Anne reached up and removed her headdress, replacing it with a white cap one of her ladies handed to her, the same one who helped to tuck in her long raven hair. She was still beautiful, hauntingly so. The four ladies hurried to surround her, removing her white ermine cloak, her necklace.
The executioner stepped forward, begging her pardon for doing his duty to king and realm. She nodded solemnly, told him she willingly gave him her pardon. Still, her eyes searched, and I found myself searching, too. I’d had a hand in this, but... Guilt and panic twisted my stomach. I had never wanted her to die, just to be set aside as was good Queen Katharine. That is what everyone said would happen. He would not truly kill Anne Boleyn. It was all to frighten her, and the rest of us, into obedience, wasn’t it?
And yet, no messenger with a pardon.
No one shouting for this debacle to end. Sweat trickled down my spine and yet I was cold all over.
The executioner bade her to kneel and say her prayers. She knelt on wobbly knees, her frame slender and stiff, eyes glazing over, perhaps a moment of fear when she realized her execution was truly eminent. She righted herself, both knees locked together upon the straw that had been laid to catch her blood when the deathblow should be struck. I stifled the urge to run forward, to shout for them to stop. To beg my husband to search for the messenger who was surely on his way with the king’s pardon. Another wave of panic seized me. I took deep, gulping breaths and tried to maintain my own noble bearing.
Anne Boleyn straightened her skirts, smoothing them down the front and covering her feet behind her. She turned toward her ladies, asked them to pray for her, then faced the crowd.
“To Jesus Christ I commend my soul. Lord Jesu, receive my soul,” she repeated over and over, her lips moving, twitching, her fingers clasped tightly in front of her.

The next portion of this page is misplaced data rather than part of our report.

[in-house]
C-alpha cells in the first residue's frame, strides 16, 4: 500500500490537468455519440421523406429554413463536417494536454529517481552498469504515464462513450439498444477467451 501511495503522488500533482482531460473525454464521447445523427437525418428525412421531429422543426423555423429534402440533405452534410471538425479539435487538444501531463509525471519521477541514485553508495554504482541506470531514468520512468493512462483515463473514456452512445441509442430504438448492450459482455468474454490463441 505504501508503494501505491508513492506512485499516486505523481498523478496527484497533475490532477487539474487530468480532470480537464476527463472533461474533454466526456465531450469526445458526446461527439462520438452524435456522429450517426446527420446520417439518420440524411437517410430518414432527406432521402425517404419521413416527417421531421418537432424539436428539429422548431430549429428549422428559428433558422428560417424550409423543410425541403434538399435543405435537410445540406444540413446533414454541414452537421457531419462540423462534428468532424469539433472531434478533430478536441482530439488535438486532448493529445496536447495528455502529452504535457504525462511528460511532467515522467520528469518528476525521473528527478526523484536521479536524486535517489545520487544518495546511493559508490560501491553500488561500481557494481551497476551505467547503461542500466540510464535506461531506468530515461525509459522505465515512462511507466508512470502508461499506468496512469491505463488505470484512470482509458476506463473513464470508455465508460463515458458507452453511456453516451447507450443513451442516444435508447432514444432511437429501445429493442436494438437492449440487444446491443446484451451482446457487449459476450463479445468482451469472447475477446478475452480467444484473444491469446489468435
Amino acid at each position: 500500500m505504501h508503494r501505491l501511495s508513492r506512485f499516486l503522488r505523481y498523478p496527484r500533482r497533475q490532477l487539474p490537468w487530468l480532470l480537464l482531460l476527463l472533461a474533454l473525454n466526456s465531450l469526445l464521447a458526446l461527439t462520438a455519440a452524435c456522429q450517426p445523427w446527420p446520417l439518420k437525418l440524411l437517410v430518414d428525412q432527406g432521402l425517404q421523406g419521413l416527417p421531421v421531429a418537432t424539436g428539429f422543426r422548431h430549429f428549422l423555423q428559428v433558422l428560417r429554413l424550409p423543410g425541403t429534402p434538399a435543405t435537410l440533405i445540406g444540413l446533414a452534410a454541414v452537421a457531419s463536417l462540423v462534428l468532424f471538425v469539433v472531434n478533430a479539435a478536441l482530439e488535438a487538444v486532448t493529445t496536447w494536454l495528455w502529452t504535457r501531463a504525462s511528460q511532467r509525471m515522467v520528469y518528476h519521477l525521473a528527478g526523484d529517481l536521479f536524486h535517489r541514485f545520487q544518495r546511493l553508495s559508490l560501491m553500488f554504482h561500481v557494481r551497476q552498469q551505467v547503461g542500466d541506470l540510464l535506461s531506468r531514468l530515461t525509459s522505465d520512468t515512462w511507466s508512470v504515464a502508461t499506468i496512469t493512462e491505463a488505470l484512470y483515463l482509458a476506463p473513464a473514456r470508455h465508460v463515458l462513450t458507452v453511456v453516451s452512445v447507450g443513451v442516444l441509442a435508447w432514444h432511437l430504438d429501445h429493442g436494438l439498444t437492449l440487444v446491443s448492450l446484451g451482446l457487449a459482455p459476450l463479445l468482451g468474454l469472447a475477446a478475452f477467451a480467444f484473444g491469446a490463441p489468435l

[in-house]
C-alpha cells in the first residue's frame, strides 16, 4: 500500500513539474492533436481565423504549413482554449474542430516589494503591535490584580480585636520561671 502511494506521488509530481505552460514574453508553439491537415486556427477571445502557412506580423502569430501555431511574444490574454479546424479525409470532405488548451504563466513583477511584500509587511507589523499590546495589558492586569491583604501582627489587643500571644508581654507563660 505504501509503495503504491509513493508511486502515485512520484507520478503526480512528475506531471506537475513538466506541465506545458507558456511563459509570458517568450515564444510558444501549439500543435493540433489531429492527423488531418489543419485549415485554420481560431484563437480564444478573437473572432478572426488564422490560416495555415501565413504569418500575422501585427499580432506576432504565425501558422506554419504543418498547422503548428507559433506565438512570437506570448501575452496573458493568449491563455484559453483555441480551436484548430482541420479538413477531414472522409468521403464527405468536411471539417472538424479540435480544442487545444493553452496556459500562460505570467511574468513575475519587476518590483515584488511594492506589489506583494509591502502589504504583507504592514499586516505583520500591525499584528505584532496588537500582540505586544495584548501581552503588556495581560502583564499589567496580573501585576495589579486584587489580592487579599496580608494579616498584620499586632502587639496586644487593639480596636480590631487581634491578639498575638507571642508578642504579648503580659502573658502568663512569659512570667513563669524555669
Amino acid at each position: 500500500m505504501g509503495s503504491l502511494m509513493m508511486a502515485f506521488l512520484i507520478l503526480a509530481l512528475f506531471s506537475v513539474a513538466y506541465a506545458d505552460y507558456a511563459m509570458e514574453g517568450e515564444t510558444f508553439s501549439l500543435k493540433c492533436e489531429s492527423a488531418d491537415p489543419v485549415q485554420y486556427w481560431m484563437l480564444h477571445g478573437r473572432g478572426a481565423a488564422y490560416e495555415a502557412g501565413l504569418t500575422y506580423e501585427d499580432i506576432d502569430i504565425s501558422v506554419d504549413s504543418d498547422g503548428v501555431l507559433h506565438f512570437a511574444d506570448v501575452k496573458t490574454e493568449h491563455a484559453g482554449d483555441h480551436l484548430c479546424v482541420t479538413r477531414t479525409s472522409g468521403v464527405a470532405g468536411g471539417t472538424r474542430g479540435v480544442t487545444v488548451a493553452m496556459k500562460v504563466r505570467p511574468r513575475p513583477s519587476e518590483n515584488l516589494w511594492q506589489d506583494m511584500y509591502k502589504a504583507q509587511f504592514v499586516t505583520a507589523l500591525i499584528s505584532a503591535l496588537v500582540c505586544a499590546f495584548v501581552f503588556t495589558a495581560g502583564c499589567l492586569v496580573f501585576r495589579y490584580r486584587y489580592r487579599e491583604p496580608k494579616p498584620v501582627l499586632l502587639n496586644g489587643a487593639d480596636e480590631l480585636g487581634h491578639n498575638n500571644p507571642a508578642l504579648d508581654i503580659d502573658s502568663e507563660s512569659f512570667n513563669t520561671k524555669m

A moment of panic seemed to take control of her. She looked about herself aimlessly, fingered her cap, muttered to the executioner that perhaps she should take off the cap. The man tried to console her that he would strike when she was ready. He went to put the blindfold on her, but she stayed his hand, shaking her head.
I failed to quell the sob that escaped my throat. I could picture myself kneeling there. One moment full of confidence and poise, and the next my mind slipping and utter fear taking over. Within those few seconds of her fumbling, I prayed heartily His Majesty would come to pardon her. The executioner motioned to one of her ladies, who gently tied a linen cloth to her eyes, her piercing gaze having unsettled both the executioner and the crowd, myself included.
Oh, dear God! Have mercy!
With her voice shaken but strong, Anne told the man she was ready. She began to pray again, “My God, have pity on my soul. Into thy hands, oh Jesu, have pity on me.”
The executioner silently pulled a four-foot, shining, steel blade from within the straw. He held it alight, the sun beaming off its length, drawing my eyes to the macabre sight.
“Bring me the sword,” he ordered loudly as he tiptoed behind her from the other direction. The man was tricking her about where he stood!
Anne turned her head, not aware he was no longer there. He lifted the sword high behind her, two-fisted, his hands trembling slightly, and then swung in an arcing motion down, severing her head from her neck in one swipe. I squeezed my eyes shut, my hands coming to my own slender neck.
It was done and could not be undone. This horrible deed was real. Not a dream. Not a lesson in anything except the cruelty of this world and the men in it. The cruelty of our king. And I wanted to scream. I wanted to scream, but could not, for I was sister-by-marriage to the next queen—Jane Seymour.